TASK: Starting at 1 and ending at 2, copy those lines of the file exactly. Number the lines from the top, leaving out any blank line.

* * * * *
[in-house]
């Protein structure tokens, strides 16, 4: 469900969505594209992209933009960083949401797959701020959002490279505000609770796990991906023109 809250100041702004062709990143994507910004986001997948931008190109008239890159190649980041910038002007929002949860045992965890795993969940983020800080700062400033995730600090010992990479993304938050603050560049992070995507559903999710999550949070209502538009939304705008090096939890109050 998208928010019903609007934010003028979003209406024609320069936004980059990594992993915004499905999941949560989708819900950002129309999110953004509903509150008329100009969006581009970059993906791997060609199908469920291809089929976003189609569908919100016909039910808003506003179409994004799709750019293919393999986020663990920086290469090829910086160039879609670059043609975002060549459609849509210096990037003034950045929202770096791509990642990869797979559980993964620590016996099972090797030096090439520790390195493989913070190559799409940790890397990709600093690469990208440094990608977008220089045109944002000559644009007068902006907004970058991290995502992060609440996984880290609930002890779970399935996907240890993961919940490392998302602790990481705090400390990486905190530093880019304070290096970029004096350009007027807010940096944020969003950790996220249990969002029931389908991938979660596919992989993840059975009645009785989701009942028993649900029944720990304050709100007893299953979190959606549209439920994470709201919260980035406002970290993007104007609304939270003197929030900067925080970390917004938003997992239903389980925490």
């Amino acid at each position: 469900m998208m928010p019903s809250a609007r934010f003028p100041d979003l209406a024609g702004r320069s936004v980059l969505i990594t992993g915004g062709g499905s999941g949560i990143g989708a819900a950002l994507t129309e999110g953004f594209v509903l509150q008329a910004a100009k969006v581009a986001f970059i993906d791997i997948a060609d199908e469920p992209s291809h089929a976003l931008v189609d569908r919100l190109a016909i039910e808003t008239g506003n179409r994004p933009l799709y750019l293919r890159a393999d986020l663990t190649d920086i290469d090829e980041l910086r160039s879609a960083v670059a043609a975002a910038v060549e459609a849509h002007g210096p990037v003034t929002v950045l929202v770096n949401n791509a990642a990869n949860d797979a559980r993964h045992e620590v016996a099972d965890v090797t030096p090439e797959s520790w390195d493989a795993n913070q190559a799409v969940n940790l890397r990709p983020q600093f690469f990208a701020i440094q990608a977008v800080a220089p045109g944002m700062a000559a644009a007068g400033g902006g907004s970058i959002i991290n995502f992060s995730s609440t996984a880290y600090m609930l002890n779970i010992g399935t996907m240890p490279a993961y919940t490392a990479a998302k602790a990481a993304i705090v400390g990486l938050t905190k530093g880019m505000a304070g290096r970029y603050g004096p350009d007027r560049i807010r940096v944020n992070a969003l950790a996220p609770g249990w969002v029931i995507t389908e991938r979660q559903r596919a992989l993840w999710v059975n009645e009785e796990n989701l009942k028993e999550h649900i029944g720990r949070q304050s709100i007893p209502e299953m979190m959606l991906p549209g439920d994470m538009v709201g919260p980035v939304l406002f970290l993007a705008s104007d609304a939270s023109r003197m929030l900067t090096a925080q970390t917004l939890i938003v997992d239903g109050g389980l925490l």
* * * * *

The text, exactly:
[in-house]
């Protein structure tokens, strides 16, 4: 469900969505594209992209933009960083949401797959701020959002490279505000609770796990991906023109 809250100041702004062709990143994507910004986001997948931008190109008239890159190649980041910038002007929002949860045992965890795993969940983020800080700062400033995730600090010992990479993304938050603050560049992070995507559903999710999550949070209502538009939304705008090096939890109050 998208928010019903609007934010003028979003209406024609320069936004980059990594992993915004499905999941949560989708819900950002129309999110953004509903509150008329100009969006581009970059993906791997060609199908469920291809089929976003189609569908919100016909039910808003506003179409994004799709750019293919393999986020663990920086290469090829910086160039879609670059043609975002060549459609849509210096990037003034950045929202770096791509990642990869797979559980993964620590016996099972090797030096090439520790390195493989913070190559799409940790890397990709600093690469990208440094990608977008220089045109944002000559644009007068902006907004970058991290995502992060609440996984880290609930002890779970399935996907240890993961919940490392998302602790990481705090400390990486905190530093880019304070290096970029004096350009007027807010940096944020969003950790996220249990969002029931389908991938979660596919992989993840059975009645009785989701009942028993649900029944720990304050709100007893299953979190959606549209439920994470709201919260980035406002970290993007104007609304939270003197929030900067925080970390917004938003997992239903389980925490």